The two filler metals most often selected to weld the pure copper alloys are AWS A5.7 ERCu, the C7 of the now superceded BS 2901 Part 3 and ERCuSi-A, the old C9 of BS 2901. ERCu typically contains 0.4% of Si and Mn with 0.8% of Sn to aid fluidity; ERCuSi-A contains 1%Mn and 3%Si and is the preferred filler metal for tough pitch and P-deoxidised copper. BS 2901 Part 3 has been replaced by BS EN ISO 24373:2009 Welding consumables. Solid wires and rods for fusion welding of copper and copper alloys.

Shielding gases for welding are argon, helium and nitrogen or mixes of two or more of these. Pure argon may be used for TIG welding up to a thickness of some 2mm and for MIG welding up to approximately 5mm - above these thicknesses an argon-helium mixture will give better results with greater heat input and less risk of lack of fusion defects.

Nitrogen and argon-nitrogen gas mixes have been used in the past with some advantages being gained in terms of increased heat input from the high voltage nitrogen arc but such gases are not commercially available and argon-helium or helium shield gases are now the preferred choice. The high thermal conductivity of copper means that not only are high heat input shielding gases required as thickness increases, but preheat is necessary at section thicknesses exceeding 2mm. A very rough guide to recommended preheat and welding current levels is given in the table for TIG and MIG welding.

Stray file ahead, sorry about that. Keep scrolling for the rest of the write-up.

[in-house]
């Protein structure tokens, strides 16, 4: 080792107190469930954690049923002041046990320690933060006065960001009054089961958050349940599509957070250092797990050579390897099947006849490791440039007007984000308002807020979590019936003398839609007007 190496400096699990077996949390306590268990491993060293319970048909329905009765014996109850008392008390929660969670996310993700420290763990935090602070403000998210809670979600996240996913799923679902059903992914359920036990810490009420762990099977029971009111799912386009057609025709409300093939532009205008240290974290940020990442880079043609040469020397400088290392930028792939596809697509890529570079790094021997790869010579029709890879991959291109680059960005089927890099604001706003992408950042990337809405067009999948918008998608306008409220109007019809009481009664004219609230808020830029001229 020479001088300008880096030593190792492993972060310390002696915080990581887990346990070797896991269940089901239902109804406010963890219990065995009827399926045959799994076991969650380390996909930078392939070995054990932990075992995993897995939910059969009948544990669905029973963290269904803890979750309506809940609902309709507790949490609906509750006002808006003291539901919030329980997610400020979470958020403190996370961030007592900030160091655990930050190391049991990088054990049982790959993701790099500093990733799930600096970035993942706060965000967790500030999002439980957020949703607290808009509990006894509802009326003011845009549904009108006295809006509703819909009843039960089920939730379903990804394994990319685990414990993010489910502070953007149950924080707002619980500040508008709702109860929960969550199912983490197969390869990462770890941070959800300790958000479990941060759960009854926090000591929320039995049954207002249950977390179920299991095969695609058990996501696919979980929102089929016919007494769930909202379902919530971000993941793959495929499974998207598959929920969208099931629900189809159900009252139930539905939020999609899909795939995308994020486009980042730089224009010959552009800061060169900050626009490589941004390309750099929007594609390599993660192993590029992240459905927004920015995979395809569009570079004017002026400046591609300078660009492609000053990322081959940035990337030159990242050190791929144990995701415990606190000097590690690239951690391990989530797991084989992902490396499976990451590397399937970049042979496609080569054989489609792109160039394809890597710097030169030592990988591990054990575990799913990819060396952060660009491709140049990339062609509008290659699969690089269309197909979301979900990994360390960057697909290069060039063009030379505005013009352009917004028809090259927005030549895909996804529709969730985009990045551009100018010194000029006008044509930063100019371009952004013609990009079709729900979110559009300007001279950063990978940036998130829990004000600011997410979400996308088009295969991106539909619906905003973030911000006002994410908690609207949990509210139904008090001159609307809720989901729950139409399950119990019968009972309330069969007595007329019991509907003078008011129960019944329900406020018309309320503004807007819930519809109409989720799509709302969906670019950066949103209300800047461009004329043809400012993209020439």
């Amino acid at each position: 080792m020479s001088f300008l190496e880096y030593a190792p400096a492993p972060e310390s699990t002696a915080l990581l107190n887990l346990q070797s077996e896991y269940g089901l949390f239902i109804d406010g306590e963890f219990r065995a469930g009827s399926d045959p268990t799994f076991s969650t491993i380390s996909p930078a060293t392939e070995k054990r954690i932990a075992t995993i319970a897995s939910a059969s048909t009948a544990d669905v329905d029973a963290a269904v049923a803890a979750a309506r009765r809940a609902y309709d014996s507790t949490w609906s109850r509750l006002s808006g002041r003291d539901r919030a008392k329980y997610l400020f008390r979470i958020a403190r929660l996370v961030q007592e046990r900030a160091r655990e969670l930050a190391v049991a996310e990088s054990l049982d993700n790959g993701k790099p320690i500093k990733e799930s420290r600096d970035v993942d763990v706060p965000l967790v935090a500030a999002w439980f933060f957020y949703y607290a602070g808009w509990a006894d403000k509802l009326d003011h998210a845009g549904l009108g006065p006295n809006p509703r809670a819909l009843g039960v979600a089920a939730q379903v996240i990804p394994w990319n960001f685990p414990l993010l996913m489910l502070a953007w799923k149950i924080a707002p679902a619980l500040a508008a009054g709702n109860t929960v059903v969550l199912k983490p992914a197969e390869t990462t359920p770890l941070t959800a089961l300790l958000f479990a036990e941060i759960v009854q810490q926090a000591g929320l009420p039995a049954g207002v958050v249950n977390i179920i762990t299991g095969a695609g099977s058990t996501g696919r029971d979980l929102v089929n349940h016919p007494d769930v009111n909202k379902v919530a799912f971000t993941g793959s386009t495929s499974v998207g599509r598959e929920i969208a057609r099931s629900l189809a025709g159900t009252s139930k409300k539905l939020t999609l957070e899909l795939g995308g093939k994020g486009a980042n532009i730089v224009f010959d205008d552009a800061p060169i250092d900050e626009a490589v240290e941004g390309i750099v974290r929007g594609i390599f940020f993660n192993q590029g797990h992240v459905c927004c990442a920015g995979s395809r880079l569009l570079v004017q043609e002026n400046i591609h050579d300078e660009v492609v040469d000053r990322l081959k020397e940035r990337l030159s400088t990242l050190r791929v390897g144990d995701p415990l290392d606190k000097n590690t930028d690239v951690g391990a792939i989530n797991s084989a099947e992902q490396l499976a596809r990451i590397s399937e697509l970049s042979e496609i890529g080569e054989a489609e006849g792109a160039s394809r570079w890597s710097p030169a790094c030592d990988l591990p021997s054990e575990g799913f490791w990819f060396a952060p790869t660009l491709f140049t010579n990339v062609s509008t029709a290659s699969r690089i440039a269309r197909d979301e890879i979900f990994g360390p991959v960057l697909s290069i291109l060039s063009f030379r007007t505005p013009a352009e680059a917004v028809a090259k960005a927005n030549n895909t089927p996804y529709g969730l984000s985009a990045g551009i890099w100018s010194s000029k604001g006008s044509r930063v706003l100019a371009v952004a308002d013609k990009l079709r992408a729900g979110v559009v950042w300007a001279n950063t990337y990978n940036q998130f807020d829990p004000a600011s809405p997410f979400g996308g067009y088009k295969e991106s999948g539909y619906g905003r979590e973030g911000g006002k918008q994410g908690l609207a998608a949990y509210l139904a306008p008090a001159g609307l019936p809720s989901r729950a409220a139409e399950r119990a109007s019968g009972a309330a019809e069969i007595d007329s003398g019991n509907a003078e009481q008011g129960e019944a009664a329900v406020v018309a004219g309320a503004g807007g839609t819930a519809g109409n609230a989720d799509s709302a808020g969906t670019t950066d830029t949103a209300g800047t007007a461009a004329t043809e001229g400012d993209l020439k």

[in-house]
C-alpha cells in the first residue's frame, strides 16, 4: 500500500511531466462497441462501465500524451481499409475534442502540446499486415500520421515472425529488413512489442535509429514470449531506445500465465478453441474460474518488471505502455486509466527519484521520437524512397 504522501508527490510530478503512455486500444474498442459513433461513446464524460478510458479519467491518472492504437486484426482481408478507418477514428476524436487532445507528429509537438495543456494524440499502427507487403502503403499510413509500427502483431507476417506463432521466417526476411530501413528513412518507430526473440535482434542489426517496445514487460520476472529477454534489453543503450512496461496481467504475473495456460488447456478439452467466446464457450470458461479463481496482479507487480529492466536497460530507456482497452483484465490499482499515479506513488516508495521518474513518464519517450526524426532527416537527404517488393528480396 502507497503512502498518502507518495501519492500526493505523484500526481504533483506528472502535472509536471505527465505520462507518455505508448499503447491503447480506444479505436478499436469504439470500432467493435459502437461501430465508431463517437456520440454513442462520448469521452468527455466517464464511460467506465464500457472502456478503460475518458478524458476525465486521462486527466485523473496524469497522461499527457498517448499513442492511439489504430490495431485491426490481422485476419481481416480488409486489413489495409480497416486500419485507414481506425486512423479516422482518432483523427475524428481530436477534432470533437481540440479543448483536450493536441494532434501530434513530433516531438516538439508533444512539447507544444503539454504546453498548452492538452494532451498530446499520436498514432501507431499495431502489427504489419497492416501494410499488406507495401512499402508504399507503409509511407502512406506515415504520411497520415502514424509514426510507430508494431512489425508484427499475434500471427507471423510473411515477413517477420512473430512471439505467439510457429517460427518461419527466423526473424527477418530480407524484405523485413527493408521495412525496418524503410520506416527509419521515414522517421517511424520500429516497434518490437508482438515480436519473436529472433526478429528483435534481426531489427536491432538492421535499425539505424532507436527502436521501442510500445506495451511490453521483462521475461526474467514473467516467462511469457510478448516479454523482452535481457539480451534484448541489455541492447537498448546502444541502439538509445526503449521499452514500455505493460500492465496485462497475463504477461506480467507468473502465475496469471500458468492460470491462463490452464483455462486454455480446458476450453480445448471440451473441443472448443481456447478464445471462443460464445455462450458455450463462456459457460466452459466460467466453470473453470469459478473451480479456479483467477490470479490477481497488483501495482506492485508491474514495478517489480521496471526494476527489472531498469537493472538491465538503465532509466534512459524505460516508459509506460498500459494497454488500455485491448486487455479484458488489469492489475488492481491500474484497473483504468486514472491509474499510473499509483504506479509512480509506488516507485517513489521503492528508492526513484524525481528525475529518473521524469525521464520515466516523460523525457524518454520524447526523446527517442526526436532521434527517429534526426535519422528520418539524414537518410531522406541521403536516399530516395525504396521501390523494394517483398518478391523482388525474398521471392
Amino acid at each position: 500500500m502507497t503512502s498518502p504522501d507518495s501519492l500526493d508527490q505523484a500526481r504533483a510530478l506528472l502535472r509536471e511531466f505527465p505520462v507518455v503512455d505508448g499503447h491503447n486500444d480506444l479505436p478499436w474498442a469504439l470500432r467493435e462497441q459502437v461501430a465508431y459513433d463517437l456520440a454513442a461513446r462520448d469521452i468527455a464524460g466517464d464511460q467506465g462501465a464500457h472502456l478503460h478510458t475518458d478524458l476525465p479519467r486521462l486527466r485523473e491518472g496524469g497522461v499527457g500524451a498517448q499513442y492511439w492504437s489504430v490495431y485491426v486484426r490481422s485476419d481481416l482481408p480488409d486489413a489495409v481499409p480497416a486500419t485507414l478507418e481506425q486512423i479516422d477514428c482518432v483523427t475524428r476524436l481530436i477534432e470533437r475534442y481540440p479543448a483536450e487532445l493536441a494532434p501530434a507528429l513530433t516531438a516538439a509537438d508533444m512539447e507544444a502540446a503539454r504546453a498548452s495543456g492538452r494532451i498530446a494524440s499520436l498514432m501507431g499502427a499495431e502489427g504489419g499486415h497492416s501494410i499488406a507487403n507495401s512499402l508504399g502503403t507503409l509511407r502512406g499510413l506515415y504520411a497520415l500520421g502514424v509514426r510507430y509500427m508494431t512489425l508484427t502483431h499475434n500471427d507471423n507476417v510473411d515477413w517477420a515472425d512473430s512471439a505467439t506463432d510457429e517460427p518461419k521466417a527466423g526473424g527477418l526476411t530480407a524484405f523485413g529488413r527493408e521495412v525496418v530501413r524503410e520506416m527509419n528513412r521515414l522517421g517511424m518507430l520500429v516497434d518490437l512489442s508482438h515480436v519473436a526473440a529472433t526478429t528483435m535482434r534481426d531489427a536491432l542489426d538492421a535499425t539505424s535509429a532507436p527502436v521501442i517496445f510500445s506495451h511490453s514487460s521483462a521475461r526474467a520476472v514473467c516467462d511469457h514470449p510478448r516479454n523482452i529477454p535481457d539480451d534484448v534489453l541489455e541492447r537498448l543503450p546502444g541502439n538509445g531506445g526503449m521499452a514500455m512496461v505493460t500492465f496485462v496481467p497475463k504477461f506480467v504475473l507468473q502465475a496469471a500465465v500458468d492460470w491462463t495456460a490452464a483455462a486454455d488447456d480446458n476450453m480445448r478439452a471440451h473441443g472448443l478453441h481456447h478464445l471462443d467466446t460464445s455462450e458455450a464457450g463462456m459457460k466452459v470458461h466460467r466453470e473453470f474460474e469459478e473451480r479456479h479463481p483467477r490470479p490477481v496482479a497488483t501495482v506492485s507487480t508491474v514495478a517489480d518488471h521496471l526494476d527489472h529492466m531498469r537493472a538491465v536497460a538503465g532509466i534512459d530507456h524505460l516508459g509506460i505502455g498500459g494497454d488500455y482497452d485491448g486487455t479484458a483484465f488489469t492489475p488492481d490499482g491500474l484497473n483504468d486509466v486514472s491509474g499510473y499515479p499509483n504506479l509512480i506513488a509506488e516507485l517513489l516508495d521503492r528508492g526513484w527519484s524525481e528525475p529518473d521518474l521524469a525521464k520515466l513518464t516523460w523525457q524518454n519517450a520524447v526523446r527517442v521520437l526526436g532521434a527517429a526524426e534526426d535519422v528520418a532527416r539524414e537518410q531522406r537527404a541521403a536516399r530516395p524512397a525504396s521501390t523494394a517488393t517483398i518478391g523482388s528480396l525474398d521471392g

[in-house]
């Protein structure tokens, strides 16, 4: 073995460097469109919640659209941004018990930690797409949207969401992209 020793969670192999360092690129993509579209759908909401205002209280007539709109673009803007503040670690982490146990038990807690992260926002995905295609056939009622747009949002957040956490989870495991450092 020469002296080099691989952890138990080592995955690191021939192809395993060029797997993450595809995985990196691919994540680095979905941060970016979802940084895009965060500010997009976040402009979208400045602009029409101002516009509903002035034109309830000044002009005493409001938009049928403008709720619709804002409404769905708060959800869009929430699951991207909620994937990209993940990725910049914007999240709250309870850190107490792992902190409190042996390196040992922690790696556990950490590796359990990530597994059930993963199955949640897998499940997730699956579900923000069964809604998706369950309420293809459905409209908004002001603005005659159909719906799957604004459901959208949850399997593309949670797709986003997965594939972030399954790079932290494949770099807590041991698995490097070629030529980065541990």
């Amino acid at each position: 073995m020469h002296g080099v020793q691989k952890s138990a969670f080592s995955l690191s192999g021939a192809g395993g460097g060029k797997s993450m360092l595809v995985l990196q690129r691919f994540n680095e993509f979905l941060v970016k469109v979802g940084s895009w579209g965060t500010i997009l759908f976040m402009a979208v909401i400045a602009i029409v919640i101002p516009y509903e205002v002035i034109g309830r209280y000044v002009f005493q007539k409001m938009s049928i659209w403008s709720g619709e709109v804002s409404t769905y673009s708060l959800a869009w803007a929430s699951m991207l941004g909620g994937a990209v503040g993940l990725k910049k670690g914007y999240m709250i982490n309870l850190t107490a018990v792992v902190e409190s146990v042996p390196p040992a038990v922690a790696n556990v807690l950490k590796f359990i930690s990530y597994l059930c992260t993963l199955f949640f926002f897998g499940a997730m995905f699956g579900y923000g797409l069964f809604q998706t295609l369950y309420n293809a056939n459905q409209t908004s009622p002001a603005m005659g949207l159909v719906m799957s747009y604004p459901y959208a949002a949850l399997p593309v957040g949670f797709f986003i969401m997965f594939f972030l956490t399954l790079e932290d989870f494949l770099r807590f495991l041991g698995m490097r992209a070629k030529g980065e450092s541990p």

Process Thickness (mm) Shielding Gas Preheat °C Welding Current (amps)
TIG        
  1.0 argon >10 20 - 60
  1.0 - 2.0 argon >10 50 - 160
  2.0 - 5.0 argon/75helium 50 120 - 300
  6.0 - 10.0 argon/75helium 100 - 200 250 - 375
  12.5 argon/75helium 350 350 - 420
  15.0 argon/75helium 400 - 450 400 - 470
MIG        
  <5.0 argon 10 - 100 175 - 240
  5.0 - 7.0 argon/75helium 100 250 - 320
  10.0 - 12.5 argon/75helium 200 - 300 300 - 400
  >16.0 argon/75helium 350 - 450 350 - 600

When welding thick copper with preheats of over 250°C and welding currents of more than 350 amps then the health and safety of the welder and personnel working in the vicinity must be considered.

Lagging the item being welded with thermal blankets is essential as is the provision of adequate screening from the very powerful TIG or MIG arc. The welder should select a dense filter glass of at least shade 13 when using welding currents above 300 amps to reduce eye strain.

Typical butt weld preparations are:-

  • up to 1.5mm thickness - square edge,no gap
  • 1.5 to 3mm - square edge with 1.5mm gap
  • 3 to 12mm single -V, included angle of 60° to 90°, feather edge and up to a 1.5mm gap
  • 12mm to 25mm single V, included angle of 60 to 90°, 1.5 to 3mm root face, 1.5mm maximum gap
  • Over 25mm thickness double V, included angles of 60 to 90°, 1.5 to 3mm root face, 1.5mm maximum gap

Carbon, stainless steel or ceramic tiles or tape can be used as temporary backing strips and are helpful in controlling root bead shape.

The Job Knowledge series is aimed at the welder and therefore tends to concentrate on the conventional arc welding processes. It is worth bearing in mind that electron beam and friction welding, including friction stir, have been used extensively and very successfully to weld thick section copper without the need for filler metals, high preheat temperatures and expensive shielding gases.

This article was written by Gene Mathers.